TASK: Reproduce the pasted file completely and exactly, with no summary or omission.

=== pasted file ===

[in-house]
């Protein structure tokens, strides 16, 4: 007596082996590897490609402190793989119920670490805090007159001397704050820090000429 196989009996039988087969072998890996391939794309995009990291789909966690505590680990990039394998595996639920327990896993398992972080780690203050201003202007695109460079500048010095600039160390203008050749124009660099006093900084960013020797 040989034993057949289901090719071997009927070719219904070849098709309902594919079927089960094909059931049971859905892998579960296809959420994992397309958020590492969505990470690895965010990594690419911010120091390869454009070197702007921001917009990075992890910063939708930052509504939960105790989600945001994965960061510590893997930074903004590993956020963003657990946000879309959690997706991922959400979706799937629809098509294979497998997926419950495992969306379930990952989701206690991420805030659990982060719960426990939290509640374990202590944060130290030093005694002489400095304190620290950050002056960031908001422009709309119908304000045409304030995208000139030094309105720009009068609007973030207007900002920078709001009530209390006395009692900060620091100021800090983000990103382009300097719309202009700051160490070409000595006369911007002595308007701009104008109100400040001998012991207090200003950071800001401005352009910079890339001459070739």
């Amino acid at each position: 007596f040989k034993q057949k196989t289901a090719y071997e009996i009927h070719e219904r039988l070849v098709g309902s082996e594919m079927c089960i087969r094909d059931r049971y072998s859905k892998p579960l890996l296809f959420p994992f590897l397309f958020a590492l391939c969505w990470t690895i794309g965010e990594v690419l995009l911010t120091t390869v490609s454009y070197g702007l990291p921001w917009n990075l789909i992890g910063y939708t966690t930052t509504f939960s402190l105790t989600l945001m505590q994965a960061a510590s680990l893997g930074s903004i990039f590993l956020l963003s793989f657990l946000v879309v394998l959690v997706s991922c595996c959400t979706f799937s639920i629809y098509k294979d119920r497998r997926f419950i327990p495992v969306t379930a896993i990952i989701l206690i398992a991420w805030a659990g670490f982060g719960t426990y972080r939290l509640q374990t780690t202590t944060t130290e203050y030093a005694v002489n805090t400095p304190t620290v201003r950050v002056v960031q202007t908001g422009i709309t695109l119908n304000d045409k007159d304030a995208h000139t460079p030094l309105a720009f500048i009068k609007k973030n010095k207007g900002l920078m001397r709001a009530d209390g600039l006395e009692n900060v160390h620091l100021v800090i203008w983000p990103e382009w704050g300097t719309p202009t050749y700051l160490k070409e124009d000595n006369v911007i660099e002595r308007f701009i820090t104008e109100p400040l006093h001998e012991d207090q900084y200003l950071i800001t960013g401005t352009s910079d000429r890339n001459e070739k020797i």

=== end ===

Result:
[in-house]
């Protein structure tokens, strides 16, 4: 007596082996590897490609402190793989119920670490805090007159001397704050820090000429 196989009996039988087969072998890996391939794309995009990291789909966690505590680990990039394998595996639920327990896993398992972080780690203050201003202007695109460079500048010095600039160390203008050749124009660099006093900084960013020797 040989034993057949289901090719071997009927070719219904070849098709309902594919079927089960094909059931049971859905892998579960296809959420994992397309958020590492969505990470690895965010990594690419911010120091390869454009070197702007921001917009990075992890910063939708930052509504939960105790989600945001994965960061510590893997930074903004590993956020963003657990946000879309959690997706991922959400979706799937629809098509294979497998997926419950495992969306379930990952989701206690991420805030659990982060719960426990939290509640374990202590944060130290030093005694002489400095304190620290950050002056960031908001422009709309119908304000045409304030995208000139030094309105720009009068609007973030207007900002920078709001009530209390006395009692900060620091100021800090983000990103382009300097719309202009700051160490070409000595006369911007002595308007701009104008109100400040001998012991207090200003950071800001401005352009910079890339001459070739």
């Amino acid at each position: 007596f040989k034993q057949k196989t289901a090719y071997e009996i009927h070719e219904r039988l070849v098709g309902s082996e594919m079927c089960i087969r094909d059931r049971y072998s859905k892998p579960l890996l296809f959420p994992f590897l397309f958020a590492l391939c969505w990470t690895i794309g965010e990594v690419l995009l911010t120091t390869v490609s454009y070197g702007l990291p921001w917009n990075l789909i992890g910063y939708t966690t930052t509504f939960s402190l105790t989600l945001m505590q994965a960061a510590s680990l893997g930074s903004i990039f590993l956020l963003s793989f657990l946000v879309v394998l959690v997706s991922c595996c959400t979706f799937s639920i629809y098509k294979d119920r497998r997926f419950i327990p495992v969306t379930a896993i990952i989701l206690i398992a991420w805030a659990g670490f982060g719960t426990y972080r939290l509640q374990t780690t202590t944060t130290e203050y030093a005694v002489n805090t400095p304190t620290v201003r950050v002056v960031q202007t908001g422009i709309t695109l119908n304000d045409k007159d304030a995208h000139t460079p030094l309105a720009f500048i009068k609007k973030n010095k207007g900002l920078m001397r709001a009530d209390g600039l006395e009692n900060v160390h620091l100021v800090i203008w983000p990103e382009w704050g300097t719309p202009t050749y700051l160490k070409e124009d000595n006369v911007i660099e002595r308007f701009i820090t104008e109100p400040l006093h001998e012991d207090q900084y200003l950071i800001t960013g401005t352009s910079d000429r890339n001459e070739k020797i």